Identification of LACTB2, a metallo-β-lactamase protein, as a human mitochondrial endoribonuclease.
Levy S., Allerston CK., Liveanu V., Habib MR., Gileadi O., Schuster G.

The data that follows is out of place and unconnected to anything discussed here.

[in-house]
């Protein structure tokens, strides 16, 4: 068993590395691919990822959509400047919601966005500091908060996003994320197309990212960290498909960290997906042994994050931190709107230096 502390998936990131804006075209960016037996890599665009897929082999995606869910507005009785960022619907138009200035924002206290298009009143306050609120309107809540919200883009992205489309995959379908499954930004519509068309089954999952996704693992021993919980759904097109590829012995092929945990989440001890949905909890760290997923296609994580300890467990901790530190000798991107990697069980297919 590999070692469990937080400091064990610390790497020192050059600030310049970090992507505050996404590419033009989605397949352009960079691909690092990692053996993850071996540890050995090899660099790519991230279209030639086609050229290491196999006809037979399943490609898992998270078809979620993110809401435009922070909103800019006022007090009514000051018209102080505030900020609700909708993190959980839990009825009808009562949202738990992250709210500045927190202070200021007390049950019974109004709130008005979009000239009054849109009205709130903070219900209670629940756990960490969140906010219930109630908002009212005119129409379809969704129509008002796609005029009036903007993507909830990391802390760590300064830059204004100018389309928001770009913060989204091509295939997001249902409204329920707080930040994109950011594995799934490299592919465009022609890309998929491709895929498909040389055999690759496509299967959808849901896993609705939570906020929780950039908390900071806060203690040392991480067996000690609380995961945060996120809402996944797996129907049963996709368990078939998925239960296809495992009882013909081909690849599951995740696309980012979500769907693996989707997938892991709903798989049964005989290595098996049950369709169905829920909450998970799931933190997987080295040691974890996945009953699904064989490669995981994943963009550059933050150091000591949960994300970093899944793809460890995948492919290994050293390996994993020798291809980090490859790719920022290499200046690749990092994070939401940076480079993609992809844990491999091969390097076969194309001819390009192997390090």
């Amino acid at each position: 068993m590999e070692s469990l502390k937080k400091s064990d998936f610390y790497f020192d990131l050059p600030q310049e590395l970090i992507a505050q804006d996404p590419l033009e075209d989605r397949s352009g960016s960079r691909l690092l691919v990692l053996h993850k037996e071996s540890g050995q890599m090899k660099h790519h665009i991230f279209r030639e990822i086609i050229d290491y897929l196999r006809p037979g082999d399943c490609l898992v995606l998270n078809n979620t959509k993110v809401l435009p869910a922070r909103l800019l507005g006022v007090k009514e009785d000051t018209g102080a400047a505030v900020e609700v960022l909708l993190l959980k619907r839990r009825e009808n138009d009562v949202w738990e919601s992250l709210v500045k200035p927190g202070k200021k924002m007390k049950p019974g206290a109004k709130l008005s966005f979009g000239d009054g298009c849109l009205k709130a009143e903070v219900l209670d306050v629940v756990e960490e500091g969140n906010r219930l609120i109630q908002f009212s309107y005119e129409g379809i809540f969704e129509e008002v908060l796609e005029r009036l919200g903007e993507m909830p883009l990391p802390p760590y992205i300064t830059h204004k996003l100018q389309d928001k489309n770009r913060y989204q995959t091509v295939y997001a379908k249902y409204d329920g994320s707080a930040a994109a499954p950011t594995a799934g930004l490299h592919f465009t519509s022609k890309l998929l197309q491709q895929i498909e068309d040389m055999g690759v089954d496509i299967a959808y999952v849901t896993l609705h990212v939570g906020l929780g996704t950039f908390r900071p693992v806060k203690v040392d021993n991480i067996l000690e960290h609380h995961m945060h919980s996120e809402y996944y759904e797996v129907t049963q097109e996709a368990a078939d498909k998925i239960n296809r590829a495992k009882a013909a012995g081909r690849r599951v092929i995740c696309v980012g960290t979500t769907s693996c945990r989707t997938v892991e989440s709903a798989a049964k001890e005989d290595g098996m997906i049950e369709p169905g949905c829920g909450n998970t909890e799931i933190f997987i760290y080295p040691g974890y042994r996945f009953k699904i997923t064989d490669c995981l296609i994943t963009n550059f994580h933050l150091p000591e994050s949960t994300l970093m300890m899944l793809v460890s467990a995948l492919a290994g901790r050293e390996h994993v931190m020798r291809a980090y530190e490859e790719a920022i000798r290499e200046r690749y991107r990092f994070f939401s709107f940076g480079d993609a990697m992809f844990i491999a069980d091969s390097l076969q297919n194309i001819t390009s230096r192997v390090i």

Post-transcriptional control of mitochondrial gene expression, including the processing and generation of mature transcripts as well as their degradation, is a key regulatory step in gene expression in human mitochondria. Consequently, identification of the proteins responsible for RNA processing and degradation in this organelle is of great importance. The metallo-β-lactamase (MBL) is a candidate protein family that includes ribo- and deoxyribonucleases. In this study, we discovered a function for LACTB2, an orphan MBL protein found in mammalian mitochondria. Solving its crystal structure revealed almost perfect alignment of the MBL domain with CPSF73, as well as to other ribonucleases of the MBL superfamily. Recombinant human LACTB2 displayed robust endoribonuclease activity on ssRNA with a preference for cleavage after purine-pyrimidine sequences. Mutational analysis identified an extended RNA-binding site. Knockdown of LACTB2 in cultured cells caused a moderate but significant accumulation of many mitochondrial transcripts, and its overexpression led to the opposite effect. Furthermore, manipulation of LACTB2 expression resulted in cellular morphological deformation and cell death. Together, this study discovered that LACTB2 is an endoribonuclease that is involved in the turnover of mitochondrial RNA, and is essential for mitochondrial function in human cells.